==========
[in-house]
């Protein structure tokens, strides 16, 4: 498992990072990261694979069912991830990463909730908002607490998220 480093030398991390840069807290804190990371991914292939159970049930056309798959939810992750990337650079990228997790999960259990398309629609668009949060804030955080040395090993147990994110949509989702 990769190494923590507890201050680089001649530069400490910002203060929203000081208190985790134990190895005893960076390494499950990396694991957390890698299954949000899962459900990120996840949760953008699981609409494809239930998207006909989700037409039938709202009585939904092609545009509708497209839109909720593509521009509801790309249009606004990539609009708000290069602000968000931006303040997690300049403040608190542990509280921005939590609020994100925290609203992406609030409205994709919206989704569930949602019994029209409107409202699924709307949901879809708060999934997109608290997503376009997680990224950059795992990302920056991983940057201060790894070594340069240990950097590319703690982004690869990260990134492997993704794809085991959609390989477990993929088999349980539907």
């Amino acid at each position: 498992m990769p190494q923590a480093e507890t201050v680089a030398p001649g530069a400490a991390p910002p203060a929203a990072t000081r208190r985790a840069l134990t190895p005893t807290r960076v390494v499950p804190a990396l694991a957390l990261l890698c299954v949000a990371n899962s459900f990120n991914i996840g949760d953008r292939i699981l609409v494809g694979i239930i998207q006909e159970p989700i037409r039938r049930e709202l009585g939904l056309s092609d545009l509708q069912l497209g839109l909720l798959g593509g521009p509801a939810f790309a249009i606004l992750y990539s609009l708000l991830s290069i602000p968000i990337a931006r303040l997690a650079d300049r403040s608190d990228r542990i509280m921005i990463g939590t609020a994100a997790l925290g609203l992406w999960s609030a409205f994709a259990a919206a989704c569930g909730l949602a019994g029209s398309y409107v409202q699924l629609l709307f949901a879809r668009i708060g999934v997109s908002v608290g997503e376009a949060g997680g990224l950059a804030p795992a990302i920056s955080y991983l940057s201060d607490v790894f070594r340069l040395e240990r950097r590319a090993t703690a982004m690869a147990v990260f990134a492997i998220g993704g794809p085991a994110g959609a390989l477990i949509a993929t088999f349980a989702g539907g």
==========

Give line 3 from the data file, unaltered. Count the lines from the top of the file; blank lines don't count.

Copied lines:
């Amino acid at each position: 498992m990769p190494q923590a480093e507890t201050v680089a030398p001649g530069a400490a991390p910002p203060a929203a990072t000081r208190r985790a840069l134990t190895p005893t807290r960076v390494v499950p804190a990396l694991a957390l990261l890698c299954v949000a990371n899962s459900f990120n991914i996840g949760d953008r292939i699981l609409v494809g694979i239930i998207q006909e159970p989700i037409r039938r049930e709202l009585g939904l056309s092609d545009l509708q069912l497209g839109l909720l798959g593509g521009p509801a939810f790309a249009i606004l992750y990539s609009l708000l991830s290069i602000p968000i990337a931006r303040l997690a650079d300049r403040s608190d990228r542990i509280m921005i990463g939590t609020a994100a997790l925290g609203l992406w999960s609030a409205f994709a259990a919206a989704c569930g909730l949602a019994g029209s398309y409107v409202q699924l629609l709307f949901a879809r668009i708060g999934v997109s908002v608290g997503e376009a949060g997680g990224l950059a804030p795992a990302i920056s955080y991983l940057s201060d607490v790894f070594r340069l040395e240990r950097r590319a090993t703690a982004m690869a147990v990260f990134a492997i998220g993704g794809p085991a994110g959609a390989l477990i949509a993929t088999f349980a989702g539907g």